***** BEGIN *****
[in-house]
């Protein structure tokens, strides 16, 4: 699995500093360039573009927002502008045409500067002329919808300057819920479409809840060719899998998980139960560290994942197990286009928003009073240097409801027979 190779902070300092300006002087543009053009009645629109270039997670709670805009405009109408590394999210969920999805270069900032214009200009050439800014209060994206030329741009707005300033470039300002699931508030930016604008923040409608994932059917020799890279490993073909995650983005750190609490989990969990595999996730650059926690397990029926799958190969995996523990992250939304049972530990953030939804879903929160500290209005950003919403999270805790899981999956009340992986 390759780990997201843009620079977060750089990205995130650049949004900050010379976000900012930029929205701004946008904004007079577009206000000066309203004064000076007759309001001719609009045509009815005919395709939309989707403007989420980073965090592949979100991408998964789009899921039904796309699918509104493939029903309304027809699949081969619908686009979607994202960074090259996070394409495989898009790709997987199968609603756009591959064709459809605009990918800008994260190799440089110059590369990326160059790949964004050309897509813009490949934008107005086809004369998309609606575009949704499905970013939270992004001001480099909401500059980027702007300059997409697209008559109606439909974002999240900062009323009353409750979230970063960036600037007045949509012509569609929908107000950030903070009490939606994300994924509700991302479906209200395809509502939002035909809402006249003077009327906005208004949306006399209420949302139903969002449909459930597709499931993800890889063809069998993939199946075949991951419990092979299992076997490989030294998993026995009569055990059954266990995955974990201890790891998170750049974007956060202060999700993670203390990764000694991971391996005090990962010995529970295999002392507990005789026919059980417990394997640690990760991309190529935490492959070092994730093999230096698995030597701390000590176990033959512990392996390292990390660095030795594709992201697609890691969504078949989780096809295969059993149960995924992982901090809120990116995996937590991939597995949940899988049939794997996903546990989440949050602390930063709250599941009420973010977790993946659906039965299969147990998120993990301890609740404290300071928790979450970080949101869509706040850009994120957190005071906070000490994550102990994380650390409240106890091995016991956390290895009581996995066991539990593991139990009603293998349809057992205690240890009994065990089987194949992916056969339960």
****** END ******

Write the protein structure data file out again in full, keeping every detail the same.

[in-house]
């Protein structure tokens, strides 16, 4: 699995500093360039573009927002502008045409500067002329919808300057819920479409809840060719899998998980139960560290994942197990286009928003009073240097409801027979 190779902070300092300006002087543009053009009645629109270039997670709670805009405009109408590394999210969920999805270069900032214009200009050439800014209060994206030329741009707005300033470039300002699931508030930016604008923040409608994932059917020799890279490993073909995650983005750190609490989990969990595999996730650059926690397990029926799958190969995996523990992250939304049972530990953030939804879903929160500290209005950003919403999270805790899981999956009340992986 390759780990997201843009620079977060750089990205995130650049949004900050010379976000900012930029929205701004946008904004007079577009206000000066309203004064000076007759309001001719609009045509009815005919395709939309989707403007989420980073965090592949979100991408998964789009899921039904796309699918509104493939029903309304027809699949081969619908686009979607994202960074090259996070394409495989898009790709997987199968609603756009591959064709459809605009990918800008994260190799440089110059590369990326160059790949964004050309897509813009490949934008107005086809004369998309609606575009949704499905970013939270992004001001480099909401500059980027702007300059997409697209008559109606439909974002999240900062009323009353409750979230970063960036600037007045949509012509569609929908107000950030903070009490939606994300994924509700991302479906209200395809509502939002035909809402006249003077009327906005208004949306006399209420949302139903969002449909459930597709499931993800890889063809069998993939199946075949991951419990092979299992076997490989030294998993026995009569055990059954266990995955974990201890790891998170750049974007956060202060999700993670203390990764000694991971391996005090990962010995529970295999002392507990005789026919059980417990394997640690990760991309190529935490492959070092994730093999230096698995030597701390000590176990033959512990392996390292990390660095030795594709992201697609890691969504078949989780096809295969059993149960995924992982901090809120990116995996937590991939597995949940899988049939794997996903546990989440949050602390930063709250599941009420973010977790993946659906039965299969147990998120993990301890609740404290300071928790979450970080949101869509706040850009994120957190005071906070000490994550102990994380650390409240106890091995016991956390290895009581996995066991539990593991139990009603293998349809057992205690240890009994065990089987194949992916056969339960």